The California legislature has entertained a few different bills this year that would reinstate direct access for some electricity consumers. And it is quashing all of them, and choosing instead to reinstate more traditional, top-down, no-incentives-in-sight cost-based regulation (through SB 888).
The latest effort to reintroduce consumer direct access is AB 428, which proposes a “core/non-core” split between customers, and allows consumers to choose to opt out of core service and contract with an energy provider directly and independently, on mutually beneficial terms. Yesterday the California Senate’s Energy, Utilities and Communication Committee rejected the bill by a 3-2 vote. The quote from the Chair of the committee, Debra Bowen, sums up the the control and manage mindset:
Senate Energy, Utilities and Communications Chairwoman Debra Bowen, who voted against the measure, said she was concerned about the “vagueness of the PUC’s charge” in crafting implementation of the bill. Ms. Bowen said she preferred the now-deleted language in SB 888 that required the legislature to approve any direct access proposal by the commission.
“I do believe there is a role for the private sector in competition, but given how critical each decision is and the fit of various (parts) together, I’d really like to see the entire package before it takes effect, and I was comfortable doing that in SB 888,” Ms. Bowen said.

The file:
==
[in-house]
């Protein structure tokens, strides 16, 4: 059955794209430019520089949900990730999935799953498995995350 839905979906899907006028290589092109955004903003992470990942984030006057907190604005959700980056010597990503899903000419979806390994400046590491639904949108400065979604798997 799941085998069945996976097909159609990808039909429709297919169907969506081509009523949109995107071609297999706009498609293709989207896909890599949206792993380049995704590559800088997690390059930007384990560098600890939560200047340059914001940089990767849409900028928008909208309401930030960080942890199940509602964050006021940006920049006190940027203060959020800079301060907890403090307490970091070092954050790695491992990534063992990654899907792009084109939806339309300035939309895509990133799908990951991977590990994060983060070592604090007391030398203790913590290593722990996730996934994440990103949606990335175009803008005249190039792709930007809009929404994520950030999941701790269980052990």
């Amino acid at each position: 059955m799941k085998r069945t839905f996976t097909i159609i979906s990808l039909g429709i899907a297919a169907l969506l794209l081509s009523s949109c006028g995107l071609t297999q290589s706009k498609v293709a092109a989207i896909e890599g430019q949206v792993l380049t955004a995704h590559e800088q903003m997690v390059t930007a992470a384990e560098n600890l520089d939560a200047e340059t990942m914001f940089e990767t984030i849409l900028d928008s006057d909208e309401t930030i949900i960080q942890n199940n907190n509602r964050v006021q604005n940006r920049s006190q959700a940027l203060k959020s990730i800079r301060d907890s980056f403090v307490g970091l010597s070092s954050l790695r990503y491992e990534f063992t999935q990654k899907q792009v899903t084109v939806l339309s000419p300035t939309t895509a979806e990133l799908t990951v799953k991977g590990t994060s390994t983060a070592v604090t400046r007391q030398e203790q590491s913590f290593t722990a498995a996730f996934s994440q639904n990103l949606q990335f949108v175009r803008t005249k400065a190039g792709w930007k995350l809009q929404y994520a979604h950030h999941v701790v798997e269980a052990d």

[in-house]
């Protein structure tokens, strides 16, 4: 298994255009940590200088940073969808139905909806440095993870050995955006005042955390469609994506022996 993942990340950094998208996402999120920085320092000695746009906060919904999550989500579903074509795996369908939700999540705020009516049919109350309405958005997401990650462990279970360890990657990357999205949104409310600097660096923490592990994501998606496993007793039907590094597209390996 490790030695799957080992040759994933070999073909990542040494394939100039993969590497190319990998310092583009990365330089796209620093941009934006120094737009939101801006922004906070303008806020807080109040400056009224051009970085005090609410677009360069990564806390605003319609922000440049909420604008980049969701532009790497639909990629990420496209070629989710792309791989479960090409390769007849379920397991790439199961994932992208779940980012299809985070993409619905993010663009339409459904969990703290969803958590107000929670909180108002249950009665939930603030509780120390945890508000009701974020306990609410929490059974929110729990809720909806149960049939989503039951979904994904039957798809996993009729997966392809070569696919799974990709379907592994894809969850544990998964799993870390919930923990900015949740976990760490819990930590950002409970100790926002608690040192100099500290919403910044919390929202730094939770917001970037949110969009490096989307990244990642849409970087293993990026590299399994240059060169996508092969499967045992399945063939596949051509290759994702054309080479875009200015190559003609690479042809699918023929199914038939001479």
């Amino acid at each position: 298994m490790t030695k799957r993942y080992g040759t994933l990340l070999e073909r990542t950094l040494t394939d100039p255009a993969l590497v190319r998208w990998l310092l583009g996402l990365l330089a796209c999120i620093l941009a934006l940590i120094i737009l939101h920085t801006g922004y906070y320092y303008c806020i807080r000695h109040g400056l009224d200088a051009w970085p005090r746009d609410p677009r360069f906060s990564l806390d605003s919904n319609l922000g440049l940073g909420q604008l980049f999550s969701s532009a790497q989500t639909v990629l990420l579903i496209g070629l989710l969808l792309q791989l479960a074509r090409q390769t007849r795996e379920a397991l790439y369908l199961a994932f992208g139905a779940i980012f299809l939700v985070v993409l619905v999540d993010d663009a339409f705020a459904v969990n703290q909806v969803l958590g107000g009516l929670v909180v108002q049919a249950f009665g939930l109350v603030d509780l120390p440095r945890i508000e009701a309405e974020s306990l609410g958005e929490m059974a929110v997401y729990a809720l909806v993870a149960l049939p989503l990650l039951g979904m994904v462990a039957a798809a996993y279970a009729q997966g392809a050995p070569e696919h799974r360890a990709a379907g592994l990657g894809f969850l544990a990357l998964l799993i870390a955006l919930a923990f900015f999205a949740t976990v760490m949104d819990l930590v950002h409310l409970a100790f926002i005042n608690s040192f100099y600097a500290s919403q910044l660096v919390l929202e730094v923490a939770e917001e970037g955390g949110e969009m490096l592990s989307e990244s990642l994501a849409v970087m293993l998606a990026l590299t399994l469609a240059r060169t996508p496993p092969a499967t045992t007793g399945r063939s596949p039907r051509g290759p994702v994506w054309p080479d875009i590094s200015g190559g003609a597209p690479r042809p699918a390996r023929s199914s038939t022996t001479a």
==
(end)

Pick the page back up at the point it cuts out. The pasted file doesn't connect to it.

Granted, vagueness can be a problem. But requiring layers of approval? Wanting to know in advance how the parts are going to fit together? Senator Bowen and her compatriots have an unrealistically high requirement for certainty and ex ante knowledge of outcome. They also continue to want to regulate both inputs and outcomes, which is also unrealistic. This requirement is likely to doom California to a static and stagnant electricity industry, to the detriment of its residents and businesses. Except for the utilities, who are part and parcel of the control and manage mindset:
But the ability of customers to change their minds on whether to choose a provider after three years would make it difficult for utilities to plan ahead, said Gary Schoonyan, director of regulatory policy and affairs for Edison International (NYSE:EIX – News) unit Southern California Edison. He also disputed supporters’ arguments that reinstating direct access would encourage generators to build power plants in the state, and that service providers would sign contracts for their output.
“I don’t believe energy service providers will be signing ten-plus year contracts with generators, or that customers will sign them with providers. We don’t see new infrastructure being built as a result of this bill,” Mr. Schoonyan said.
Again, the quest for certainty and stability through putting the brakes on customers. I become less and less sanguine about California’s energy future. The various direct access bills are all as legalistic as you would expect, but at least they would provide some measure of choice and competition in an environment desperate for it.
My earlier comments on SB 888’s attempt to re-regulate California’s electricity industry are in this post from 8 May.